UN-led Yemen draft peace plan revealed to 'unite country'

UN-led Yemen draft peace plan revealed to 'unite country'
A peace plan to end fighting in Yemen has been revealed by Reuters news agency, which could see the Houthis take part in a unified government.
3 min read
07 June, 2018
Yemen has been heavily bombed since 2015 [AFP]

A draft UN-led peace plan for Yemen has been revealed that could see Houthi rebels hand over ballistic missiles in exchange for a place in a new provisional government, Reuters reported on Thursday.

The deal - which is still not being made public and could be altered - lays out a plan to end the four-year war in Yemen, which has seen Iran-backed Houthi rebels at war with a Saudi-led Arab military coalition and Yemeni government forces.

It reveals a plan that could see government forces take control over the country and militias disarmed - including the Houthis.

"Heavy and medium weapons including ballistic missiles shall be handed over by non-state military actors in an orderly and planned fashion," the report states, according to Reuters.

"No armed groups shall be exempt from disarmament."

This likely refers to UAE-backed armed southern separatist groups who have clashed with government forces, along with fighters linked to al-Islah Party.

The disarmament would include Houthi's ballistic missile arsenal. The rebel groups have repeatedly fired missiles at Saudi cities, including the capital Riyadh.

The deal also says that Saudi and UAE armed forces would also halt their bombing of Yemeni towns and cities, which has killed thousands of civilians.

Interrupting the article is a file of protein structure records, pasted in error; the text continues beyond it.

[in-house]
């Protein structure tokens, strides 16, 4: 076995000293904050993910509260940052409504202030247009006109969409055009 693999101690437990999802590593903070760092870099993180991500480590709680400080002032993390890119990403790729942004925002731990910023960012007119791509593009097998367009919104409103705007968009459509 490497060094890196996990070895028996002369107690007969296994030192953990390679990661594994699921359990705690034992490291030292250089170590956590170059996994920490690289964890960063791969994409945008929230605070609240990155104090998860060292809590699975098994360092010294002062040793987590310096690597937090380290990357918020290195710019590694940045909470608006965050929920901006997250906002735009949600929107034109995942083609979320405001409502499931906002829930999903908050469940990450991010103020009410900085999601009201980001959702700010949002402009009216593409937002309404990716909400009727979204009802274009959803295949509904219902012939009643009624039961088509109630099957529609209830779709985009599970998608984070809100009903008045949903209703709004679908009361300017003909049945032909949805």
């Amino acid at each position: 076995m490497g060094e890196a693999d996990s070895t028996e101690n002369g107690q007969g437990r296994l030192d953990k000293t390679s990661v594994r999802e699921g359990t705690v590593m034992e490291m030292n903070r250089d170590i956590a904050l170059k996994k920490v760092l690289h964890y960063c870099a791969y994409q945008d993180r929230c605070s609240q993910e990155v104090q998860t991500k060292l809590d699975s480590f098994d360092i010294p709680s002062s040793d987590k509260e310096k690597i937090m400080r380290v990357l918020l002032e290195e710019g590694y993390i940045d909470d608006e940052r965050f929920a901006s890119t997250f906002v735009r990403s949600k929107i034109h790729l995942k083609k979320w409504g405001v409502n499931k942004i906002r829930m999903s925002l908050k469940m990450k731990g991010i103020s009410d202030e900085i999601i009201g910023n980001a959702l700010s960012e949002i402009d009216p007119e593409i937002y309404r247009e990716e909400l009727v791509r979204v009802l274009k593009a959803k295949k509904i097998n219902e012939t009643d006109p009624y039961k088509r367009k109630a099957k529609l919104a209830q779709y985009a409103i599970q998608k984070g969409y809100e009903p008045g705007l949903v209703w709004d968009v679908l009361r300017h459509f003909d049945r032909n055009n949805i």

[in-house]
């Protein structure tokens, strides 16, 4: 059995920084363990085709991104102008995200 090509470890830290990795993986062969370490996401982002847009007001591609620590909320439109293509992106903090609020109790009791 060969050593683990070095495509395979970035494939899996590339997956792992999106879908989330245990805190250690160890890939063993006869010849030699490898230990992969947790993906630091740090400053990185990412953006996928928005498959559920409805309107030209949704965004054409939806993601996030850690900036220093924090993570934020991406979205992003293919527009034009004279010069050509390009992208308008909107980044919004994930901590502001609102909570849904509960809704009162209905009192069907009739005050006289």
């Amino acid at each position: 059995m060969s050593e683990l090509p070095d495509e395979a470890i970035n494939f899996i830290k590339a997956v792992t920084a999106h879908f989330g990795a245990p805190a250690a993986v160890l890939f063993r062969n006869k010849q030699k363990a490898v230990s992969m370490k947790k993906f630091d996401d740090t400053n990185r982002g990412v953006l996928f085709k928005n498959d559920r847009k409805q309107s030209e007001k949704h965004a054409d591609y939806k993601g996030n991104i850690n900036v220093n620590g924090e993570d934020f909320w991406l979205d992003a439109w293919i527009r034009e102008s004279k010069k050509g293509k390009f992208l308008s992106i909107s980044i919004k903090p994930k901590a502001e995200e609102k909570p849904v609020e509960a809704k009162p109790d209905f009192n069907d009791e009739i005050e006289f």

A transitional government would see Houthi elements included in the administration with the deal mentioning that "political components shall be adequately represented".

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The Houthis - who control the capital Sanaa - would be unlikely to agree to a deal with President Abd Rabbo Mansour Hadi's government, unless they were granted some powers in a new unified authority.

UN envoy Martin Griffiths is expected to reveal the peace plan mid-June.

Previous attempts to establish peace deals and ceasefires in the war-torn country have failed.

The UAE, which has played a key role in the conflict, has indicated that it would support the UN initiative.

"Politically, there is a necessity to back the UN effort. It will ultimately mean a transition, to a new political order in Yemen. Clearly with the UN effort, the military and political process will see the Houthis pull out of urban centres," UAE Foreign Minister Anwar Gargash told Emirati daily The National.

He said the UAE would only back the deal if the Houthis hand over all cities and towns to the government, including the capital Sanaa.

UAE forces are taking part in an offensive on the port of Hodeidah with an assault on the city expected.

The UN and aid agencies have warned against an offensive on the port, which could plunge Yemen into famine.

A blockade on the port has also seen widespread hunger and the potential for a catastrophic famine.

Due to a lack of drugs, medical care and a breakdown of sanitation has seen Yemen gripped by disease, including cholera.

Saudi-led bombing has seen hospitals hit, along with other civilian areas.

War broke out in September 2014, when Houthi forces took over the Yemeni capital. Saudi Arabia and the UAE entered the war in 2015, intensifying the conflict and seeing thousands more killed in bombing.

Agencies contributed to this story.